A hypodermic needle is one of the smallest pieces of medical equipment in most hospitals, pharmacies and clinics. There are countless idioms and sayings that reference the needle as the epitome of diminutive, and yet these tiny instruments can have major economic impacts on the medical industry.
In doctors’ offices, hospitals and pharmacies, the sharps disposal process plays a crucial role in both medical personnel and patient safety. Specific receptacles that are closeable, puncture resistant and leak proof must be provided, appropriately labeled and color-coded by employees. There are very specific hospital and government regulations regarding the size and accessibility of these containers to ensure that needles, syringes and other hazardous objects are disposed of quickly and safely.1
These containers must then be picked up by specially trained waste management technicians, and disposed of in a hygienic manner. Disposal practices and guidelines vary by state in an effort to eliminate potential injuries and contamination.
However, these preventative measures can be extremely costly, and are often ineffective.
The average 250-bed hospital spends between $80,000-$100,000 per year on sharps containers alone. 2 On top of that, sharps disposal costs range from $.25-$.35 per pound.2
If hospitals could purchase half as many sharps containers and reduce the total amount of sharps disposals by using needle-free technology, like the PharmaJet Needle-Free Injection System, these actions alone could save the average 250-bed hospital $150,000 annually.2 Additionally, national pharmacy chains and public health clinics in major American cities could save as much as 25 percent and 23 percent respectively each year.
Yet despite the amount of money spent on sharps containers and disposal, injuries and contaminations still occur. Each year in the United States, there are approximately 800,000 needlestick injuries, which can cost the medical industry up to $1.2 billion.3,4 For each of these instances, an individual may incur direct costs of between $500-$3,000.5
Needlestick injuries can also be responsible for transmitting many blood-borne pathogens for which treatment is very costly, including Hepatitis B, Hepatitis C and HIV. If such a disease is contracted, the resulting costs can reach up to $1 million per person.6 Annual treatment costs of diseases contracted from needlestick injuries in the United States have totaled as much as $1.8 billion.4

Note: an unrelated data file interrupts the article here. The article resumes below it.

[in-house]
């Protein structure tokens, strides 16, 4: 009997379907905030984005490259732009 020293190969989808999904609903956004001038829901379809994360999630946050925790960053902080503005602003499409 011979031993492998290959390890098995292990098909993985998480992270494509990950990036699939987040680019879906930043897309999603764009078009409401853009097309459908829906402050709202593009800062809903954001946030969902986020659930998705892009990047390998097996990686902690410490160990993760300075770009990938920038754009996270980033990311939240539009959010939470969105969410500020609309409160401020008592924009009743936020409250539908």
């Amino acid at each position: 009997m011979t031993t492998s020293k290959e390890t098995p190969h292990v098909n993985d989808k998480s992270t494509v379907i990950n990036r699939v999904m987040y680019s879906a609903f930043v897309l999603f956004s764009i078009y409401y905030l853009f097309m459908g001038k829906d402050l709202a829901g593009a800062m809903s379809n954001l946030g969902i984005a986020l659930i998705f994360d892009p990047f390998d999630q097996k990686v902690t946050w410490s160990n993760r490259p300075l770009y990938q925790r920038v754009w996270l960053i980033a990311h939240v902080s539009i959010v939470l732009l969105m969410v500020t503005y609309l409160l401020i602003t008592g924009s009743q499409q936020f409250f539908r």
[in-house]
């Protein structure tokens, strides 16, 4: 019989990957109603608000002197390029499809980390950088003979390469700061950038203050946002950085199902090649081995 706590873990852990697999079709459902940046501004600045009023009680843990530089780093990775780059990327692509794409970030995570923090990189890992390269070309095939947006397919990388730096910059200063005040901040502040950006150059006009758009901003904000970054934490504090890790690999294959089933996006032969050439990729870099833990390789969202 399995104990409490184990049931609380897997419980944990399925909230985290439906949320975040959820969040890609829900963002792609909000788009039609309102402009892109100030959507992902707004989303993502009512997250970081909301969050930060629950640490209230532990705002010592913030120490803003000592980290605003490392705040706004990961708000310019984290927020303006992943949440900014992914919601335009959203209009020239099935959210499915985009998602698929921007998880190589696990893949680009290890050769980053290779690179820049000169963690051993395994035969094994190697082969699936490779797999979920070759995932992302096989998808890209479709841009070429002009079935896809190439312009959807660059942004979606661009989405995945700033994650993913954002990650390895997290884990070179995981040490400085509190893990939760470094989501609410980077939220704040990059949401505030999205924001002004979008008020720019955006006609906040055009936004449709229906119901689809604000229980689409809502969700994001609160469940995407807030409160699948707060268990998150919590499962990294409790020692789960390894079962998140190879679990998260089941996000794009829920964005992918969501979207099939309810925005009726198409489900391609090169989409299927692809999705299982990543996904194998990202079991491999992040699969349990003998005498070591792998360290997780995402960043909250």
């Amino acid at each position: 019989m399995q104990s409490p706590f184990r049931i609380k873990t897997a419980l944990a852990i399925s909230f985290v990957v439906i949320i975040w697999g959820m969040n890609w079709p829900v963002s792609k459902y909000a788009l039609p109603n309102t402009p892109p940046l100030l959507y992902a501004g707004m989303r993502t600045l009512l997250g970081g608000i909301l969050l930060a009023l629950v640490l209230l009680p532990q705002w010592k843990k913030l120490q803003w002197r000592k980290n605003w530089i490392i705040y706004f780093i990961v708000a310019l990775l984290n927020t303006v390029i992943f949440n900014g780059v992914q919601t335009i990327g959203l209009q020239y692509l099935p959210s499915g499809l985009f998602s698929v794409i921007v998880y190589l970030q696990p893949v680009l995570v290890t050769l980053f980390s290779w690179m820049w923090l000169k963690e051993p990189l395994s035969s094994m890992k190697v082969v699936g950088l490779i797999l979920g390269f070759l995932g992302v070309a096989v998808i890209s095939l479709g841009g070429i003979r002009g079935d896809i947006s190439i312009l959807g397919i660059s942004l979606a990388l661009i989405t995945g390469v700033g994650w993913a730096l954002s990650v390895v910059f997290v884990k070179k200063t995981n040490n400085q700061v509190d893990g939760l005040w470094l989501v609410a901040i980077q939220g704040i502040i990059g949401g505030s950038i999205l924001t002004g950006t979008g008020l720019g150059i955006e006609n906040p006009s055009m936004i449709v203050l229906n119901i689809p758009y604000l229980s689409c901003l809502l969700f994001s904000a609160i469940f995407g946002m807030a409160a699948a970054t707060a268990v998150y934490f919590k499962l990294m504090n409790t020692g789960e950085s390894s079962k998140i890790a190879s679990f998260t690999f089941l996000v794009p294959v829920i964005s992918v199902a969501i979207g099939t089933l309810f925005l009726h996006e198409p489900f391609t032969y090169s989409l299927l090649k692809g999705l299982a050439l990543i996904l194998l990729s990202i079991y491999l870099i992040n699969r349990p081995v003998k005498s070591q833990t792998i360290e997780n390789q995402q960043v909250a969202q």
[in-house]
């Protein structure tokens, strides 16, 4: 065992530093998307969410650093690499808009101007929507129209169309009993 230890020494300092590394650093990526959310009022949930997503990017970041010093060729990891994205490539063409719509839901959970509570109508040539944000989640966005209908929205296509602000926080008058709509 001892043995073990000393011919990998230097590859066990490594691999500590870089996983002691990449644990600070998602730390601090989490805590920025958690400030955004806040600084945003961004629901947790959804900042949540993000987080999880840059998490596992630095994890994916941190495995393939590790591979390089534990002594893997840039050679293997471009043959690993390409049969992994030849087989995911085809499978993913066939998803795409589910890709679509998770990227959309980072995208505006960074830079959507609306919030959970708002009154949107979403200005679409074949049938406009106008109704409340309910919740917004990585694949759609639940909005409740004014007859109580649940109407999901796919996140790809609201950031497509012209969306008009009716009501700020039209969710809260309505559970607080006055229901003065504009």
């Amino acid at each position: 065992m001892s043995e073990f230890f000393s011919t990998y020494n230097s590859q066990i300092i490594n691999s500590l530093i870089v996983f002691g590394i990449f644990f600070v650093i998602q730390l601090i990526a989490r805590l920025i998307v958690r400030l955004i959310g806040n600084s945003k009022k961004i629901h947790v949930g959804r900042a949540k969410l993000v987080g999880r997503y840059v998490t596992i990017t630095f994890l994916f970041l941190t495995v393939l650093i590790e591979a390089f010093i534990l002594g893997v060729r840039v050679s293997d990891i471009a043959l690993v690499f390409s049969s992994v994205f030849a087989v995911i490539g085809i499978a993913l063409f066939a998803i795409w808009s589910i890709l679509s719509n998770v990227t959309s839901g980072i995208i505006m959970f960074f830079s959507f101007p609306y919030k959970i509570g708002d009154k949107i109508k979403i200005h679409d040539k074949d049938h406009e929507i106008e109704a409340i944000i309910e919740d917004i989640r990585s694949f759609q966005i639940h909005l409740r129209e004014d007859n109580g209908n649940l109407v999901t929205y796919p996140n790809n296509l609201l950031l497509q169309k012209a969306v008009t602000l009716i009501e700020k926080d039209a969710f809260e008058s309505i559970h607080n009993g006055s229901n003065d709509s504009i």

Obviously, needle-free injectors allow all of these fiscal, physical and psychological damages to be avoided altogether.
Overall, by reducing the use of sharps in the workplace and by increasing the ease with which medical professionals give vaccinations, needle-free technology is a boon to both the industry and to the individuals who give injections daily.
- United States. Occupational Safety & Health Administration. Disposal of Contaminated Needles and Blood Tube Holders Used for Phlebotomy. N.p.: n.p., n.d. Web.
- “Benefits of SafeSnap.” US Medical Instruments, Inc. N.p.: n.p., n.d. Web
- United States. Occupational Safety & Health Administration. Safer Needle Devices: Protecting Health Care Workers. N.p.: n.p., n.d. Web.
- “Competition Comparison.” StingerSHIELD. N.p., n.d. Web.
- United States. Center for Disease Control and Prevention. Sharps Safety Workbook. N.p.: n.p., n.d. Web.
- Pugliese, G., and Salahuddin, M., Sharps Injury Prevention Program: A Step-By-Step Guide (Chicago: American Hospital Association, 1999).